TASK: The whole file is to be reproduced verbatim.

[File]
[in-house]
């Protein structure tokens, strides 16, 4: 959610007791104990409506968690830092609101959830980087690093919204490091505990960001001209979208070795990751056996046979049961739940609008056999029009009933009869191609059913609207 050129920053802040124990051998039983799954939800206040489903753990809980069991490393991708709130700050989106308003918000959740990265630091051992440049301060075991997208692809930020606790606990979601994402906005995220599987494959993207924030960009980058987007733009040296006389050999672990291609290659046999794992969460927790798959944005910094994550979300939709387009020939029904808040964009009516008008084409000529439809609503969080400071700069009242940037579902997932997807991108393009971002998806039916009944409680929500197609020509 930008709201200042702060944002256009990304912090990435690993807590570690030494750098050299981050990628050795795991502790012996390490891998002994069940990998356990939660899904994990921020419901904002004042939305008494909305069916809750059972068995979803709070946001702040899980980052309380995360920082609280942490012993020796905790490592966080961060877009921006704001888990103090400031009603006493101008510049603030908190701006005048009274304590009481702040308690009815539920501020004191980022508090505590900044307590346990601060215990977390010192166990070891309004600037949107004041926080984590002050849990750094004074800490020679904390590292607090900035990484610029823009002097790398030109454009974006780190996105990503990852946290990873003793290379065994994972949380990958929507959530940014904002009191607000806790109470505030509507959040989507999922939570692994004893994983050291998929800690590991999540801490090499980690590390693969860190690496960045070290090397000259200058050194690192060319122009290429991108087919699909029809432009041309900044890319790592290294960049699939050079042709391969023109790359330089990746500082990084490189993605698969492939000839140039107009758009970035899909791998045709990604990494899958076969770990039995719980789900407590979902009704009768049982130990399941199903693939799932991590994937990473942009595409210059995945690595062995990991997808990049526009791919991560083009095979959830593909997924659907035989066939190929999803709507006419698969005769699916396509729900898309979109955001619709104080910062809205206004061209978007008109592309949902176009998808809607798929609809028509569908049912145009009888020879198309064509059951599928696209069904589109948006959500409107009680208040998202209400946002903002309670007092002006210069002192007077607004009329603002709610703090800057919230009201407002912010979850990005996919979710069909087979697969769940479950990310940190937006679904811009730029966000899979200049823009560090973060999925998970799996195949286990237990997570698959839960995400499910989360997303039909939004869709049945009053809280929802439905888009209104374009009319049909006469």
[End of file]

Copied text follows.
[in-house]
């Protein structure tokens, strides 16, 4: 959610007791104990409506968690830092609101959830980087690093919204490091505990960001001209979208070795990751056996046979049961739940609008056999029009009933009869191609059913609207 050129920053802040124990051998039983799954939800206040489903753990809980069991490393991708709130700050989106308003918000959740990265630091051992440049301060075991997208692809930020606790606990979601994402906005995220599987494959993207924030960009980058987007733009040296006389050999672990291609290659046999794992969460927790798959944005910094994550979300939709387009020939029904808040964009009516008008084409000529439809609503969080400071700069009242940037579902997932997807991108393009971002998806039916009944409680929500197609020509 930008709201200042702060944002256009990304912090990435690993807590570690030494750098050299981050990628050795795991502790012996390490891998002994069940990998356990939660899904994990921020419901904002004042939305008494909305069916809750059972068995979803709070946001702040899980980052309380995360920082609280942490012993020796905790490592966080961060877009921006704001888990103090400031009603006493101008510049603030908190701006005048009274304590009481702040308690009815539920501020004191980022508090505590900044307590346990601060215990977390010192166990070891309004600037949107004041926080984590002050849990750094004074800490020679904390590292607090900035990484610029823009002097790398030109454009974006780190996105990503990852946290990873003793290379065994994972949380990958929507959530940014904002009191607000806790109470505030509507959040989507999922939570692994004893994983050291998929800690590991999540801490090499980690590390693969860190690496960045070290090397000259200058050194690192060319122009290429991108087919699909029809432009041309900044890319790592290294960049699939050079042709391969023109790359330089990746500082990084490189993605698969492939000839140039107009758009970035899909791998045709990604990494899958076969770990039995719980789900407590979902009704009768049982130990399941199903693939799932991590994937990473942009595409210059995945690595062995990991997808990049526009791919991560083009095979959830593909997924659907035989066939190929999803709507006419698969005769699916396509729900898309979109955001619709104080910062809205206004061209978007008109592309949902176009998808809607798929609809028509569908049912145009009888020879198309064509059951599928696209069904589109948006959500409107009680208040998202209400946002903002309670007092002006210069002192007077607004009329603002709610703090800057919230009201407002912010979850990005996919979710069909087979697969769940479950990310940190937006679904811009730029966000899979200049823009560090973060999925998970799996195949286990237990997570698959839960995400499910989360997303039909939004869709049945009053809280929802439905888009209104374009009319049909006469």